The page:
John Garner

PLGA and PLGA-PEG-Mal from PolySciTech used in development of cancer immunotherapy

Blog Post created by John Garner on Dec 15, 2017

Schmid, 2017 PLGA-PEG-Mal immunotherapy.PNG

One of the more insidious facets of cancer is that, for a variety of biochemical reasons, most cancers do not elicit an immune response from the body. The human body’s immune system is well adept at thwarting foreign cells and pathogens and is very capable of destroying many cancer cells once activated. For this reason, there has been a great deal of research in ‘immunotherapy’ which is effectively a process of vaccinating the human body against cancer so that it recognizes and destroys cancer cells as though they were pathogens. This provides for a much more selective therapy overall as compared to conventional cytotoxic chemotherapies. Recently, researchers at Dana Faber, Harvard Medical School, MIT, Howard Hughes Medical Institute, and Koch Institute for Integrative Cancer Research utilized Mal-PEG-PLGA (Cat# AI053) and PLGA (Cat # AP041) from PolySciTech ( to generate nanoparticles with reactive exteriors. These nanoparticles were conjugated to targeting ligands via Michael’s reaction between the maleimide units and thiol-bearing antibody fragments. The formed nanoparticles were found to target immune cells and deliver immunotherapy agents to them. This research holds promise for enhanced cancer therapy. Read more: Cartwright, A.N., Hartl, C.A., Park, C.G., Schmid, D., Irvine, D.J., Freeman, G.J., Maiarana, J., Wucherpfennig, K.W., Goldberg, M.S., Subedi, N. and Puerto, R.B., 2017. T cell-targeting nanoparticles focus delivery of immunotherapy to improve antitumor immunity. Nature communications, 8, p.1747.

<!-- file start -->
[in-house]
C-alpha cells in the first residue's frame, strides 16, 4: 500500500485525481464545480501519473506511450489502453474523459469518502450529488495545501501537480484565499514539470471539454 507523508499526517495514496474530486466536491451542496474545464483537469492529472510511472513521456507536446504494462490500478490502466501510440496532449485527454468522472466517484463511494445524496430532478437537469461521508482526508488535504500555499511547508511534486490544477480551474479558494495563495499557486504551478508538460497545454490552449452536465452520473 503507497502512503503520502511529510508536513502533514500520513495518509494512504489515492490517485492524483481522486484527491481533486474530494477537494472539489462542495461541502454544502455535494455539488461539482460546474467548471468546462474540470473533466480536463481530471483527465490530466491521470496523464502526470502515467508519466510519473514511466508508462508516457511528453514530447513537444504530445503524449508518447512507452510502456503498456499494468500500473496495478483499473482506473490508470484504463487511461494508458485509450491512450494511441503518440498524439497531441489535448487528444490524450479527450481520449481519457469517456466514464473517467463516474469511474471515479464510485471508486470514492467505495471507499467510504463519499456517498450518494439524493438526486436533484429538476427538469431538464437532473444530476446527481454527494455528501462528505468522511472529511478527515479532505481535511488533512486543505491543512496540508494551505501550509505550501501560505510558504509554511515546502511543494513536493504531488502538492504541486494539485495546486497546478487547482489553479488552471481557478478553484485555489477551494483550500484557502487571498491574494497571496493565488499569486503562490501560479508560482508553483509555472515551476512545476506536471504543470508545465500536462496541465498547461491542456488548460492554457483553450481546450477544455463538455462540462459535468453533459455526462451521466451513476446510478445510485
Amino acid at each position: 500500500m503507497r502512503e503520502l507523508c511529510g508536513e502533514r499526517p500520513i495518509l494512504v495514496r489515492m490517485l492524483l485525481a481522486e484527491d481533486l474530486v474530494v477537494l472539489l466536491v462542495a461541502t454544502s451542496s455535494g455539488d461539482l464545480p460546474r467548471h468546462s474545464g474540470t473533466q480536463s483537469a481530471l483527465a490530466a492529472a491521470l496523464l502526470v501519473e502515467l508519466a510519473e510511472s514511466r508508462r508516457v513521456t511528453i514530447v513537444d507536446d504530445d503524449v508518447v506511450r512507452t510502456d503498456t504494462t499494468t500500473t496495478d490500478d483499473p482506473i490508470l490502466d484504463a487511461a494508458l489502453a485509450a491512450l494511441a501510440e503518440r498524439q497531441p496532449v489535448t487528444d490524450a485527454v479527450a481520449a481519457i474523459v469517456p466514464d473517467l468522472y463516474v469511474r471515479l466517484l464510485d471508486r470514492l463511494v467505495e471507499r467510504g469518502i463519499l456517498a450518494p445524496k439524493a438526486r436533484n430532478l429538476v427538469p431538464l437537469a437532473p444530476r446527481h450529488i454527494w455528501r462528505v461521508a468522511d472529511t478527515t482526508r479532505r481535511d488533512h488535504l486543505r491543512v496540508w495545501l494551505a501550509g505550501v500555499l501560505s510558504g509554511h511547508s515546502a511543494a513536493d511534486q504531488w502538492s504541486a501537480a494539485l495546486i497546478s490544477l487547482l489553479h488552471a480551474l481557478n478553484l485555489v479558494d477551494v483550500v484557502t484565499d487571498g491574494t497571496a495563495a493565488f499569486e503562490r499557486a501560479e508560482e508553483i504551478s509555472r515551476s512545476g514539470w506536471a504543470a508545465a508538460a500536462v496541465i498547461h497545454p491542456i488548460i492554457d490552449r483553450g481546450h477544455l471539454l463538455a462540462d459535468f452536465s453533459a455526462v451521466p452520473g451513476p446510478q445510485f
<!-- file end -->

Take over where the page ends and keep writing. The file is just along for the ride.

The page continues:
“Abstract: Targeted delivery of compounds to particular cell subsets can enhance therapeutic index by concentrating their action on the cells of interest. Because attempts to target tumors directly have yielded limited benefit, we instead target endogenous immune cell subsets in the circulation that can migrate actively into tumors. We describe antibody-targeted nanoparticles that bind to CD8+ T cells in the blood, lymphoid tissues, and tumors of mice. PD-1+ T cells are successfully targeted in the circulation and tumor. The delivery of an inhibitor of TGFβ signaling to PD-1-expressing cells extends the survival of tumor-bearing mice, whereas free drugs have no effect at such doses. This modular platform also enables PD-1-targeted delivery of a TLR7/8 agonist to the tumor microenvironment, increasing the proportion of tumor-infiltrating CD8+ T cells and sensitizing tumors to subsequent anti-PD-1. Targeted delivery of immunotherapy to defined subsets of endogenous leukocytes may be superior to administration of free drugs.”